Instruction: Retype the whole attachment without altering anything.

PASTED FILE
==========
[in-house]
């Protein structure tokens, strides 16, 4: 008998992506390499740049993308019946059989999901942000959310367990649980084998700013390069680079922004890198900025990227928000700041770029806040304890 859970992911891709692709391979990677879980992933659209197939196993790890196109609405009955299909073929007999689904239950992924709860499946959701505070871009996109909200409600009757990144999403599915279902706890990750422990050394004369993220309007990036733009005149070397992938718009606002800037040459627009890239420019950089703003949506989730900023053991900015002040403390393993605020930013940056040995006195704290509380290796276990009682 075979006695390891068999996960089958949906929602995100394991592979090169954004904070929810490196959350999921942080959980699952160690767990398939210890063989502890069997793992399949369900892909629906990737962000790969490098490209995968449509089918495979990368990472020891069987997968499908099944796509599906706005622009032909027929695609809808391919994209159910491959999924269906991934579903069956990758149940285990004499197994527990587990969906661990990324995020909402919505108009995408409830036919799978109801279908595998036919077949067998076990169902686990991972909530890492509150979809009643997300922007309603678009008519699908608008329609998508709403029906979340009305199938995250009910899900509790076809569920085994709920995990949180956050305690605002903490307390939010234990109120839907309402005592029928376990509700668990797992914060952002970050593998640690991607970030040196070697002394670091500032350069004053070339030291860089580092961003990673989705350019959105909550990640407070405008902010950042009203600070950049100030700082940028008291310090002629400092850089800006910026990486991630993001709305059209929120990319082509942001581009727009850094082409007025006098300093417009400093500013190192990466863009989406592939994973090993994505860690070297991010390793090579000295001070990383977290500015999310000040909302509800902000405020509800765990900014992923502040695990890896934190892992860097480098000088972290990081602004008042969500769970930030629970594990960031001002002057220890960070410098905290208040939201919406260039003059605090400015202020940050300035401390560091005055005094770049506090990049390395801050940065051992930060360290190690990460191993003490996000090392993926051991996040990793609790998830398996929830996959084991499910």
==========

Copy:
[in-house]
């Protein structure tokens, strides 16, 4: 008998992506390499740049993308019946059989999901942000959310367990649980084998700013390069680079922004890198900025990227928000700041770029806040304890 859970992911891709692709391979990677879980992933659209197939196993790890196109609405009955299909073929007999689904239950992924709860499946959701505070871009996109909200409600009757990144999403599915279902706890990750422990050394004369993220309007990036733009005149070397992938718009606002800037040459627009890239420019950089703003949506989730900023053991900015002040403390393993605020930013940056040995006195704290509380290796276990009682 075979006695390891068999996960089958949906929602995100394991592979090169954004904070929810490196959350999921942080959980699952160690767990398939210890063989502890069997793992399949369900892909629906990737962000790969490098490209995968449509089918495979990368990472020891069987997968499908099944796509599906706005622009032909027929695609809808391919994209159910491959999924269906991934579903069956990758149940285990004499197994527990587990969906661990990324995020909402919505108009995408409830036919799978109801279908595998036919077949067998076990169902686990991972909530890492509150979809009643997300922007309603678009008519699908608008329609998508709403029906979340009305199938995250009910899900509790076809569920085994709920995990949180956050305690605002903490307390939010234990109120839907309402005592029928376990509700668990797992914060952002970050593998640690991607970030040196070697002394670091500032350069004053070339030291860089580092961003990673989705350019959105909550990640407070405008902010950042009203600070950049100030700082940028008291310090002629400092850089800006910026990486991630993001709305059209929120990319082509942001581009727009850094082409007025006098300093417009400093500013190192990466863009989406592939994973090993994505860690070297991010390793090579000295001070990383977290500015999310000040909302509800902000405020509800765990900014992923502040695990890896934190892992860097480098000088972290990081602004008042969500769970930030629970594990960031001002002057220890960070410098905290208040939201919406260039003059605090400015202020940050300035401390560091005055005094770049506090990049390395801050940065051992930060360290190690990460191993003490996000090392993926051991996040990793609790998830398996929830996959084991499910």